Potato Chip Bags Turned into Cooling Films


Researchers from Bayreuth University have recently developed an upcycling process that transforms aluminum-plastic composite films into energy-saving films using polymer coatings.

The results of the study were recently published in the journals ACS Sustainable Chemistry & Engineering and Advanced Materials Technologies.

About the Research

According to the release, films made from APL are used to extend the shelf life of foods such as chips, roasted and powdered coffee, milk, fruit juices and other foods. During the COVID-19 pandemic, they were also used to package FFP2 masks and rapid tests. 

These films, the university explains, consist of several polymer layers and an aluminum layer, which protects the products from damaging factors, including sunlight, heat, moisture and oxygen. However, recycling such composite films is reportedly difficult due to the combination of different materials. 

To resolve this, researchers at Bayreuth studied the aluminium layer of APL packaging since it provides a mirror-like reflective surface. They found that if a clear polymer layer was applied, the radiation of thermal energy was increased and created a “powerful” cooling system.

A simple laminating film, like common ones found in office supply stores, is reportedly effective as a material for the coating, which creates cooling foils that can be applied to any surface in the open air prevent heating from sunlight.

Additionally, the ambient heat is diverted to the cool space without the need for an external energy supply, the team says. These effects are referred to as “passive daytime cooling,” which can lead to temperatures below the ambient temperature.

“Passive daytime cooling is made possible by the fact that the materials used meet special optical requirements. They must scatter or reflect as much of the sunlight as possible, which has a wavelength between 0.3 and 2.5 micrometers,” writes the university.

“On the other hand, in the wavelength range between 8 and 13 micrometers, the so-called sky window, they must emit as much thermal energy as possible into space in the form of infrared radiation. Aluminium-plastic composite foils fulfil these requirements very well.”

According to the university, Dr. Markus Retsch and his colleague Dr. Qimeng Song have tested different ways of turning potato chip bags and other APL packaging into efficient cooling materials.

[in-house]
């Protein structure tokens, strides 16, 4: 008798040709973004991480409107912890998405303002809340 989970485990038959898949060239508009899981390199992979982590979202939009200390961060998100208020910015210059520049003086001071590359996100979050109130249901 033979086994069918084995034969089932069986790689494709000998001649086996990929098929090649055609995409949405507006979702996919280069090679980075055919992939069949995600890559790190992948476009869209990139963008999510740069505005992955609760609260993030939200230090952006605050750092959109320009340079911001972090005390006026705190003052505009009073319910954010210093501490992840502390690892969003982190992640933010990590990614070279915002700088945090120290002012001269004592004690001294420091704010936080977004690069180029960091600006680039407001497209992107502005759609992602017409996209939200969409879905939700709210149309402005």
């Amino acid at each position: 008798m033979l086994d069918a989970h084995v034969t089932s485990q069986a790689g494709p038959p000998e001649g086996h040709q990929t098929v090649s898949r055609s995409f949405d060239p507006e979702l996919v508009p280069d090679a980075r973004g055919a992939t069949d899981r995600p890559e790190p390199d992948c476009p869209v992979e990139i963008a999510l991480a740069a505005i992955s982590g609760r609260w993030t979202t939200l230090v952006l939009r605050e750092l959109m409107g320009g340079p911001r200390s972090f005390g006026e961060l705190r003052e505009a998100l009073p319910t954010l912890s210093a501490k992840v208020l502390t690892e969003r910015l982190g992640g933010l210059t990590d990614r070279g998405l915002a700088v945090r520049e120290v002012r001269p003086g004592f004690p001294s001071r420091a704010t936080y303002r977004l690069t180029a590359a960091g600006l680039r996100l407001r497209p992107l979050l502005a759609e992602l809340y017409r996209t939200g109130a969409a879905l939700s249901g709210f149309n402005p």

Using the example of coated commercial potato chips bags, the Bayreuth researchers reportedly demonstrated that around 8% of the sunlight is reflected by the aluminum layer. The additional polymer coating of the new sustainable cooling foils improves the radiation in the wavelength range of the sky window and thus emits heat directly into space. 

According to the university, Dr. Markus Retsch and his colleague Dr. Qimeng Song have tested different ways of turning potato chip bags and other APL packaging into efficient cooling materials. Industrial processes that use polydimethylsiloxane (PDMS) as a coating material are also reportedly possible.

Potential uses for the upcycled APL packaging include heat shields on patios, balconies, exterior walls or roofs. Funding for the research was provided by a European Research Council “Proof of Concept Grant.” 

Potatoes in Coatings

Back in 2018, researchers from the Fraunhofer Institute for Manufacturing Engineering and Automation IPA, working in tandem with the Institution for Applied Polymer Research IAP, developed a cost-effective coating that uses potato starch.

According to the Fraunhofer Institute for Applied Polymer Research, paints and varnishes with bio-based binders or film formers have either been cost-prohibitive or could not meet the necessary requirements. This has changed with the use of modified starch.

At the time, testing was being conducted to determine the modified starch’s resistance to corrosion and adhesion to certain substrates.

More recently, in June of this year, researchers at the University of Manchester created a new material that they say could potentially replace concrete. The substance, referred to as “StarCrete,” was reportedly created by mixing “simulated Martian soil” with potato starch and a pinch of salt.

The article, published in Open Engineering, reported that potato starch can act as a binder when combined with a concrete-like material, such as simulated Martian soil.

StarCrete also reportedly tests at a strength of 72 Megapascals (MPa), making it twice as strong as regular concrete, which typically tests at around 32 MPa. Researchers added that StarCrete made from moon dust instead of Martian soil was even stronger, testing at over 91 MPa.

The team determined that a sack, or 25 kilograms (55 pounds) of potato chips, had enough starch to produce about half a ton of StarCrete, which is reportedly over 213 bricks of building material. Additionally, they found that a common salt known as magnesium chloride, obtainable from the Martian surface as well as astronaut tears, could significantly improve the strength of StarCrete.

Researchers stated that StarCrete could act as a greener alternative to traditional concrete, which reportedly accounts for 8% of global carbon dioxide emissions. As opposed to the high firing temperatures required for regular concrete production, StarCrete can reportedly be made in an oven or microwave at normal home baking temperatures.


Tagged categories: Asia Pacific; Coating chemistry; Coating Materials; Coating Materials - Commercial; Coatings Technology; Colleges and Universities; Cool Coatings; Cool walls; EMEA (Europe, Middle East and Africa); Green coatings; Latin America; North America; Polymers; Recycled building materials; Research and development; Sustainability; Z-Continents

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